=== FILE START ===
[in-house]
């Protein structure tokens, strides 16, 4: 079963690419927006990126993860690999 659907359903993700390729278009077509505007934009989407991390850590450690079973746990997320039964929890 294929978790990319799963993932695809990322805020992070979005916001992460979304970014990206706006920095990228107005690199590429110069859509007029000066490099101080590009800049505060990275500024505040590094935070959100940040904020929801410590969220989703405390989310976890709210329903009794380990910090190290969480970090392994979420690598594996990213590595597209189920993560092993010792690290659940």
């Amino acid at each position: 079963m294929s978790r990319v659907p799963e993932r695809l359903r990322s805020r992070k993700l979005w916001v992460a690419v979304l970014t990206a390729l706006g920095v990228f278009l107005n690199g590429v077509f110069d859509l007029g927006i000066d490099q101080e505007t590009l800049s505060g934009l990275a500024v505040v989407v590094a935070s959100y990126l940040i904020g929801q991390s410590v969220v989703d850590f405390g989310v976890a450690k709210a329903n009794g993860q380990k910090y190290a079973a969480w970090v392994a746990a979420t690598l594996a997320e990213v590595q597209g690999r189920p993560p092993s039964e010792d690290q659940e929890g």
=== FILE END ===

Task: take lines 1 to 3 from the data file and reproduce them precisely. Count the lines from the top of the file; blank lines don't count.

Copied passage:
[in-house]
């Protein structure tokens, strides 16, 4: 079963690419927006990126993860690999 659907359903993700390729278009077509505007934009989407991390850590450690079973746990997320039964929890 294929978790990319799963993932695809990322805020992070979005916001992460979304970014990206706006920095990228107005690199590429110069859509007029000066490099101080590009800049505060990275500024505040590094935070959100940040904020929801410590969220989703405390989310976890709210329903009794380990910090190290969480970090392994979420690598594996990213590595597209189920993560092993010792690290659940």
């Amino acid at each position: 079963m294929s978790r990319v659907p799963e993932r695809l359903r990322s805020r992070k993700l979005w916001v992460a690419v979304l970014t990206a390729l706006g920095v990228f278009l107005n690199g590429v077509f110069d859509l007029g927006i000066d490099q101080e505007t590009l800049s505060g934009l990275a500024v505040v989407v590094a935070s959100y990126l940040i904020g929801q991390s410590v969220v989703d850590f405390g989310v976890a450690k709210a329903n009794g993860q380990k910090y190290a079973a969480w970090v392994a746990a979420t690598l594996a997320e990213v590595q597209g690999r189920p993560p092993s039964e010792d690290q659940e929890g």